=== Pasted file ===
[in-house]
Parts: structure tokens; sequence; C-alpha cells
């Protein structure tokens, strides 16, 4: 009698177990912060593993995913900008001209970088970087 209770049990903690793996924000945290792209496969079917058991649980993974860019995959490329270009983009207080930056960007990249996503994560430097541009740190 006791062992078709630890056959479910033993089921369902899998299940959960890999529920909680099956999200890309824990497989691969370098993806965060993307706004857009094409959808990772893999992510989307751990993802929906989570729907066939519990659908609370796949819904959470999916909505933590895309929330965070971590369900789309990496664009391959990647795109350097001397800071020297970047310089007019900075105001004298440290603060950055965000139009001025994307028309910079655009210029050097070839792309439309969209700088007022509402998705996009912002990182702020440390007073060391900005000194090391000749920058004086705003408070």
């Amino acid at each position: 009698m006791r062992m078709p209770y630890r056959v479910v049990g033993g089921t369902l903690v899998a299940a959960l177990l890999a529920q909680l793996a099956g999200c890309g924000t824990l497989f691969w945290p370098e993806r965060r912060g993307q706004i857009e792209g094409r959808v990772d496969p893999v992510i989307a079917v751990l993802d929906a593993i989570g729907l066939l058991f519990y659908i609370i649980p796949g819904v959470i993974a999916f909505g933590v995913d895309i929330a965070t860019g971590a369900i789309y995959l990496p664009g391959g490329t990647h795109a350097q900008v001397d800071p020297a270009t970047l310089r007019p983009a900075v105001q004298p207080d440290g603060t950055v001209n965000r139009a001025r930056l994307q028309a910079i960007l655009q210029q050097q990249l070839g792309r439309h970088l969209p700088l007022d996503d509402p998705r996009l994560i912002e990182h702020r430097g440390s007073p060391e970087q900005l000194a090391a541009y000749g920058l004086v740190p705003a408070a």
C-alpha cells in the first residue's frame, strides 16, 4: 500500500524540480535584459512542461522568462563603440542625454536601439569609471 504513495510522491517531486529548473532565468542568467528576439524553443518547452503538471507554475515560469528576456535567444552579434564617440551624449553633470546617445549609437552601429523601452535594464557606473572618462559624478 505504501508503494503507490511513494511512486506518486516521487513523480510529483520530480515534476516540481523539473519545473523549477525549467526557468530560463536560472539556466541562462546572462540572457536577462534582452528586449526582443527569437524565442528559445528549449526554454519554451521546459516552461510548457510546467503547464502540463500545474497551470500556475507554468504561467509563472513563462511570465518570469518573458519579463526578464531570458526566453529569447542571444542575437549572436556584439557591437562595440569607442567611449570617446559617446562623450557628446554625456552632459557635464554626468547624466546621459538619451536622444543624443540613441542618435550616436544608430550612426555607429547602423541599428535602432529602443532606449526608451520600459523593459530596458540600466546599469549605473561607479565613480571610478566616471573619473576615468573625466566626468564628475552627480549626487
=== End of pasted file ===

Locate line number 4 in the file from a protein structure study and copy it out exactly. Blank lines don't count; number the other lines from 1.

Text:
């Amino acid at each position: 009698m006791r062992m078709p209770y630890r056959v479910v049990g033993g089921t369902l903690v899998a299940a959960l177990l890999a529920q909680l793996a099956g999200c890309g924000t824990l497989f691969w945290p370098e993806r965060r912060g993307q706004i857009e792209g094409r959808v990772d496969p893999v992510i989307a079917v751990l993802d929906a593993i989570g729907l066939l058991f519990y659908i609370i649980p796949g819904v959470i993974a999916f909505g933590v995913d895309i929330a965070t860019g971590a369900i789309y995959l990496p664009g391959g490329t990647h795109a350097q900008v001397d800071p020297a270009t970047l310089r007019p983009a900075v105001q004298p207080d440290g603060t950055v001209n965000r139009a001025r930056l994307q028309a910079i960007l655009q210029q050097q990249l070839g792309r439309h970088l969209p700088l007022d996503d509402p998705r996009l994560i912002e990182h702020r430097g440390s007073p060391e970087q900005l000194a090391a541009y000749g920058l004086v740190p705003a408070a």